Marseille is one of France's largest and most important cities, but compared to Paris, Lyon, or Strasbourg it's not especially well understood. Tourists sometimes find the ancient port city on the Mediterranean a bit intimidating and difficult to navigate, but familiarizing yourself with its main districts and sights in advance can go a long way. A diverse, culturally rich, and complex place, the city boasts plenty of variety across its neighborhoods and districts, from laid-back beach and harbor boardwalk areas to arty enclaves where quirky boutiques, quiet squares, and street art abound. These are 6 of the top neighborhoods in Marseille, and a few notes of what to see and do in each.
Old Port (Vieux Port): Waterside Views & Culture
Probably Marseille's most iconic area, the Vieux Port (Vieux Port) is the lively heart of the ancient Mediterranean city. With a history stretching back to around 600 B.C.—when the Phoenicians established a trading port here—the area and its U-shaped quays are today lined with cafes, restaurants, and shops.
A stroll along the marina offers stunning views over the sea, picturesque boats and yachts, fortifications (Fort St Jean and Fort Saint-Nicolas, both built by King Louis XIV during the 17th century), and the Frioul islands beyond. A dramatic mirror installation on the semi-pedestrian Quai des Belges is an ideal spot for selfies. Stop off at the Marché de la Peche (fish market) in the morning for an authentic slice of local culture, and visit the Mucem, a fascinating museum dedicated to the cultures and history of the Mediterranean. Finally, enjoy an evening drink or dinner in a restaurant with views over the port and marina.
Le Panier: Charming Squares & Arty Corners
North of the Vieux Port is Le Panier, a beloved neighborhood that's steeped in centuries of history. Some of the oldest streets, squares, and structures can be found in the winding, hilly area, whose name literally means "the basket."
The area was settled by the ancient Greeks, as evidenced by spots such as the Place de Lenche, where an agora once proudly stood. Today, the district mostly resembles a charming Provencal town, with its ochre and pastel facades, sunny squares studded with cafes, and narrow streets lined by quirky boutiques. Having hosted waves of immigrants over many decades, it has a distinctively hybrid cultural character—although in recent years it's been rapidly gentrifying.
Explore the area's winding streets and stairs, sit on a square for lunch or artisan coffee, and admire its abundant street art. Also check out distinctive buildings such as the 17th-century former workhouse called La Vieille Charité (today housing museums and galleries) and the 16th-century La Maison Diamantée, with a stone facade cut into diamond-like shapes.
La Canebière: Old-World Shopping & Style
Leading from the Old Port and stretching eastward for over a mile, the grand boulevard known as "La Canebière" forms the heart of one of Marseille's liveliest areas, with both locals and visitors ambling along its wide sidewalks, sitting in nearby historic cafes and shopping in local department stores and boutiques. The Avenue is also lined with many historic hotels, such as the 19th century Hotel de Noailles at #62. The architecture is varied and eye-catching, with fine examples of neoclassical, Haussmannian, and modern design.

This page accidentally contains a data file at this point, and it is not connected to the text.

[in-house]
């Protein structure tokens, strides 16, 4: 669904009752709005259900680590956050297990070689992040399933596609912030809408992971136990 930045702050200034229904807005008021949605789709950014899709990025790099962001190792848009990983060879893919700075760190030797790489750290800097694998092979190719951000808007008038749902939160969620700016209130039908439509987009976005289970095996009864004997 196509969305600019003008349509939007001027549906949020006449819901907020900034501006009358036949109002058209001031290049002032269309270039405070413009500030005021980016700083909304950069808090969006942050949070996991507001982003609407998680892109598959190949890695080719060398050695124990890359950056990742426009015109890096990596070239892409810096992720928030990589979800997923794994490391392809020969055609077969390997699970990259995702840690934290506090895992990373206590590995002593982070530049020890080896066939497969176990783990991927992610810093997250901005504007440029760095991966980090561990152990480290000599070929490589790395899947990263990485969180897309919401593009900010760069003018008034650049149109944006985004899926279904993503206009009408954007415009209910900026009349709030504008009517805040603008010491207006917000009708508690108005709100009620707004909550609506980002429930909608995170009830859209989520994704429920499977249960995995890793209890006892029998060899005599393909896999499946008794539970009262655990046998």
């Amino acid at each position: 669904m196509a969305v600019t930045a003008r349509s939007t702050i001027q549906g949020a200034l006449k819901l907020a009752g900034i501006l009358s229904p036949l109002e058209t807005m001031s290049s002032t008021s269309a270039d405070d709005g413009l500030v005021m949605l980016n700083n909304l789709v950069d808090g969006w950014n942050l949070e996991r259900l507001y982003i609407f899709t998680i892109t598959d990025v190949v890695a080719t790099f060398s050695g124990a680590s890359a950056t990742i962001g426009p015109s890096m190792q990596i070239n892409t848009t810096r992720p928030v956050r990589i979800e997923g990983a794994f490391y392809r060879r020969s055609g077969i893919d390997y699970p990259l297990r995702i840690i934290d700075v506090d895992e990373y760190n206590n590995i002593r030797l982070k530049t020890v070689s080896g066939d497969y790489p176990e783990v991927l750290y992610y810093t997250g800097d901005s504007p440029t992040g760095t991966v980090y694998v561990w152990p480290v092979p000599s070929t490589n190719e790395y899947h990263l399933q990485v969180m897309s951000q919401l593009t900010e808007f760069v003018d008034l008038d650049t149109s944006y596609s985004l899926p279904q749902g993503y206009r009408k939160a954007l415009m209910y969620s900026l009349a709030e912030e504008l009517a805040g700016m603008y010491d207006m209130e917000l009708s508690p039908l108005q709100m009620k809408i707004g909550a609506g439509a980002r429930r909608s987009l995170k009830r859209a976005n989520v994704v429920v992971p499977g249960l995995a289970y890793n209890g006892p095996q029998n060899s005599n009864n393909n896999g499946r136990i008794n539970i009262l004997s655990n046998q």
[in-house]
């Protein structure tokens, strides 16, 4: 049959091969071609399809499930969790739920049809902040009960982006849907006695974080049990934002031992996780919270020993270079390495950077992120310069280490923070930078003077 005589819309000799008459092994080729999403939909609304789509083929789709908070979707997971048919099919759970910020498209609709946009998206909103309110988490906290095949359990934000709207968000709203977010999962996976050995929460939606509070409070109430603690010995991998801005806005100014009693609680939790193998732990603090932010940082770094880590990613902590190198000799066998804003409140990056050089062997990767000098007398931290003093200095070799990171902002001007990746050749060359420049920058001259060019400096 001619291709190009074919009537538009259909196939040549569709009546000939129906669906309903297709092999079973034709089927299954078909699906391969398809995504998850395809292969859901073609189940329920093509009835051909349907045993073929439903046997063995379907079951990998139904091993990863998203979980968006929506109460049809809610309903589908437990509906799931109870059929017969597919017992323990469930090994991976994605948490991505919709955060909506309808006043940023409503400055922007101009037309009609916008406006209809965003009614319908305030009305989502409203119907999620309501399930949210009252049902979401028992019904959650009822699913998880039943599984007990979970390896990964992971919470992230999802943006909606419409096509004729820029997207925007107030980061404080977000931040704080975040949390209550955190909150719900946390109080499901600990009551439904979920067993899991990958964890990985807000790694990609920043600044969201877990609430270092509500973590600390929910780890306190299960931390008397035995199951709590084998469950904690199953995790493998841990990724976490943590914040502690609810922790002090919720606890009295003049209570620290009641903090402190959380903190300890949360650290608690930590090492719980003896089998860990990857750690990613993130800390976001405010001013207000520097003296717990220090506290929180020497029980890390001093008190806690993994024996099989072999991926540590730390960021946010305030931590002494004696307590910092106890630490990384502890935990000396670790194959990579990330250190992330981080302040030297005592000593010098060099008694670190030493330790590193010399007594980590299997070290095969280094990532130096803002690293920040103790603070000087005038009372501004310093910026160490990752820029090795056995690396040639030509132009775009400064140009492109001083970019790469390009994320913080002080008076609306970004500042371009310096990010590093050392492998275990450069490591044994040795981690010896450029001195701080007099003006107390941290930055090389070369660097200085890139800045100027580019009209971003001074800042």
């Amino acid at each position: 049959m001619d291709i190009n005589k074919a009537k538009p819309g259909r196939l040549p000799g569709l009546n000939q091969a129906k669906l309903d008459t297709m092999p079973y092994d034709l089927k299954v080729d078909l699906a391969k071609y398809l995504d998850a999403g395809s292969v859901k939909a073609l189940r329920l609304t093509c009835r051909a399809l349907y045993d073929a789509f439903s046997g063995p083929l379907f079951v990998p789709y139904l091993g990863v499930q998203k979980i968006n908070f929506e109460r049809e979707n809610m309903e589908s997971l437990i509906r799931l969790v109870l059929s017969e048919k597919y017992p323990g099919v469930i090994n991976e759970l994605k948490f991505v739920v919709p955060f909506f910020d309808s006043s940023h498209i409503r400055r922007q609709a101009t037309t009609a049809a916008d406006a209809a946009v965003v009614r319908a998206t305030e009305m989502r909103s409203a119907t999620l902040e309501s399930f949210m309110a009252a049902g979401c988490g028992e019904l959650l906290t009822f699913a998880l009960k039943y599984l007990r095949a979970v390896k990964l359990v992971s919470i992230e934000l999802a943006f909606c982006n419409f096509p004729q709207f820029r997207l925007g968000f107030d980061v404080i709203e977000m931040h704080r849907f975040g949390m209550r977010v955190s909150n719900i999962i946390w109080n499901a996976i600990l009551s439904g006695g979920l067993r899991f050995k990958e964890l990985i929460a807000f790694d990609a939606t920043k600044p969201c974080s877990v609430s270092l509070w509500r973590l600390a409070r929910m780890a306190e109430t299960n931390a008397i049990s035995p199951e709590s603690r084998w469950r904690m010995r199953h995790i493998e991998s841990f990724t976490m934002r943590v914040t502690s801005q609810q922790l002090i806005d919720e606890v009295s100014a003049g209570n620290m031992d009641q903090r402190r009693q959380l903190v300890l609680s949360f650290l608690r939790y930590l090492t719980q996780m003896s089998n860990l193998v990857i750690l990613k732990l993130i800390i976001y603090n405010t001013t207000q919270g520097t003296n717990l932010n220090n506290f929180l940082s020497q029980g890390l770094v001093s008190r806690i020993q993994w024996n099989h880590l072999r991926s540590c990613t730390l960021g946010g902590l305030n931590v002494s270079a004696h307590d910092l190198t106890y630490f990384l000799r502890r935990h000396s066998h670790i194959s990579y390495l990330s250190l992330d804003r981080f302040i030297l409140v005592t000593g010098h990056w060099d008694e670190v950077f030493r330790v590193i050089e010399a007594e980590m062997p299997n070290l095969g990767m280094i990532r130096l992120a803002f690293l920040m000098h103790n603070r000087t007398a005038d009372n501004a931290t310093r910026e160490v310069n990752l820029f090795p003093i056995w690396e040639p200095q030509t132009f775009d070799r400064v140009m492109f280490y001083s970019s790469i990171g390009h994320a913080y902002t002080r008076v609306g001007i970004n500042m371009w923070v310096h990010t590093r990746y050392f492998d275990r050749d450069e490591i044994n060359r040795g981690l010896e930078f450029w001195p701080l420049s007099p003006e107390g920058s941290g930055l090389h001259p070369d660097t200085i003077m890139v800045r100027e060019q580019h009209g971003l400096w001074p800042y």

While the main avenue itself has plenty to offer in terms of shopping and people-watching, make sure to explore adjacent shopping streets such as the Rue de Paradis, Rue St Ferréol, and Rue de Rome. These are found just north of Marseille's main tourist office.
Noailles: A Lively Market Vibe
If noisy, crowded, colorful farmer's markets appeal to you, head to the Noailles district to the Marché des Capucins. Located just east of the Canebière district, the Noailles area is often referred to as the "stomach of Marseille", and is one of the best places in town to get a taste of culture (and treats).
Take a stroll through market stalls piled high with bright fruit and vegetables, spices, North-African style pastries, breads, meat and fish, and French cheeses, and consider stocking up on picnic items here for a casual al fresco meal at the beach. The area also abounds with cafes and restaurants that are ideal for people-watching and unpretentious.
Cours Julien: Trendy Boutiques & Street Art
One of Marseille's trendiest neighborhoods is a local favorite for nightlife, boutiques, restaurants, edgy galleries, and walls plastered with street art. Cours Julien is located east of the Noailles market area, and is definitely a place to explore for a genuine taste of contemporary culture (especially on the younger side).
Start at the Cours Julien square itself, a large plaza flanked with palm trees and lined with bars, shops, and restaurants, before exploring the smaller adjoining streets.
Cinq Avenues: Leafy Parks & Museums
The Cinq-Avenues district is a leafy residential area of the city that's often referred to as the "Museum Quarter" due to its numerous museums and galleries. The main attraction in the area is the Palais Longchamp, an eye-catching palace and garden complex that was designed in the 1860s by Henry Espérandieu, who also conceived the Notre Dame de la Garde basilica. It houses three important Marseille museums within its walls: the Museum of Fine Arts, the Natural History Museum, and the city's botanical gardens (formerly a zoo—as evidenced by ornate pavilions designed for elephants, giraffes, and other animals). Especially in the spring and early summer, a stroll through the lush English-style gardens is recommended. The central fountain is studded with elaborate statues, and the whole area is surrounded by parks, canals, and green spaces.